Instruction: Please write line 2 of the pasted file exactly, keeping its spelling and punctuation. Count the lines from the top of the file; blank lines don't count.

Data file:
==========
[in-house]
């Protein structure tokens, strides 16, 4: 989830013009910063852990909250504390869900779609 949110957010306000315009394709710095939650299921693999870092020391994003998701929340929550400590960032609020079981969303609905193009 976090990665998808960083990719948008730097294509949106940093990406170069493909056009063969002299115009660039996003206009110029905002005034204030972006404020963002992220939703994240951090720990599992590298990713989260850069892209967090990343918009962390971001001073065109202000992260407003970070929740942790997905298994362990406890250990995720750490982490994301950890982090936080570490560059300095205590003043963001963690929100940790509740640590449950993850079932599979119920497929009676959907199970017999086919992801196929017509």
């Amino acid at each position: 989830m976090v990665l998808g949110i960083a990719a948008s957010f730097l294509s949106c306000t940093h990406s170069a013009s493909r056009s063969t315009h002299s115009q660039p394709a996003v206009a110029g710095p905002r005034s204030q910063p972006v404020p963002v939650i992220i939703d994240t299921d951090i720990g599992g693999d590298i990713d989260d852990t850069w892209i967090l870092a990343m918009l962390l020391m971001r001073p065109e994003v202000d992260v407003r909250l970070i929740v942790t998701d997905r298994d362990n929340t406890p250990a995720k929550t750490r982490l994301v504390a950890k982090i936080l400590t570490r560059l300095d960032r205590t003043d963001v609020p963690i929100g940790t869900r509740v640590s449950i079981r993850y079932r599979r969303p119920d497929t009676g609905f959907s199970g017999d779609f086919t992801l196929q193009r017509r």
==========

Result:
């Protein structure tokens, strides 16, 4: 989830013009910063852990909250504390869900779609 949110957010306000315009394709710095939650299921693999870092020391994003998701929340929550400590960032609020079981969303609905193009 976090990665998808960083990719948008730097294509949106940093990406170069493909056009063969002299115009660039996003206009110029905002005034204030972006404020963002992220939703994240951090720990599992590298990713989260850069892209967090990343918009962390971001001073065109202000992260407003970070929740942790997905298994362990406890250990995720750490982490994301950890982090936080570490560059300095205590003043963001963690929100940790509740640590449950993850079932599979119920497929009676959907199970017999086919992801196929017509």